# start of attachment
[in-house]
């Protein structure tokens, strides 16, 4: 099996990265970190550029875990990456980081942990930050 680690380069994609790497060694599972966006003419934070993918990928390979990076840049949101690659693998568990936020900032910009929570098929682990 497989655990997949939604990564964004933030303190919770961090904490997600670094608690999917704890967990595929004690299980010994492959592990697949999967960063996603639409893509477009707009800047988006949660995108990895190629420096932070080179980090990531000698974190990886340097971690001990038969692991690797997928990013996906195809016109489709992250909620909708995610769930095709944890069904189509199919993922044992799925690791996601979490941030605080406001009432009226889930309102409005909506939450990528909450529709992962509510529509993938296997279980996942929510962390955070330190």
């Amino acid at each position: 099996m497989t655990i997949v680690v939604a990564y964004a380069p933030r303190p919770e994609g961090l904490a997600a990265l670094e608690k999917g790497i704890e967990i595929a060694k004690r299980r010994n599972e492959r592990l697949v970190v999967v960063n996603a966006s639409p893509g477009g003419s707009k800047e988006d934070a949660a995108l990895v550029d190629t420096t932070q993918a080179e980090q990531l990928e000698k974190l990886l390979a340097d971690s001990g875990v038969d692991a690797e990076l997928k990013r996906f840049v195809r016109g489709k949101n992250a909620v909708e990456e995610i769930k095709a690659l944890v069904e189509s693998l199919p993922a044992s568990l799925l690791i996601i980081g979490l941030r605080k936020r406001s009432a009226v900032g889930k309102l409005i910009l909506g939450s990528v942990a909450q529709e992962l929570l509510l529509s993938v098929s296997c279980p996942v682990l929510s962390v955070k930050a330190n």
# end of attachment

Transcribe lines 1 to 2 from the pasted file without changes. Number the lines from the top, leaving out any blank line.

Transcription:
[in-house]
């Protein structure tokens, strides 16, 4: 099996990265970190550029875990990456980081942990930050 680690380069994609790497060694599972966006003419934070993918990928390979990076840049949101690659693998568990936020900032910009929570098929682990 497989655990997949939604990564964004933030303190919770961090904490997600670094608690999917704890967990595929004690299980010994492959592990697949999967960063996603639409893509477009707009800047988006949660995108990895190629420096932070080179980090990531000698974190990886340097971690001990038969692991690797997928990013996906195809016109489709992250909620909708995610769930095709944890069904189509199919993922044992799925690791996601979490941030605080406001009432009226889930309102409005909506939450990528909450529709992962509510529509993938296997279980996942929510962390955070330190």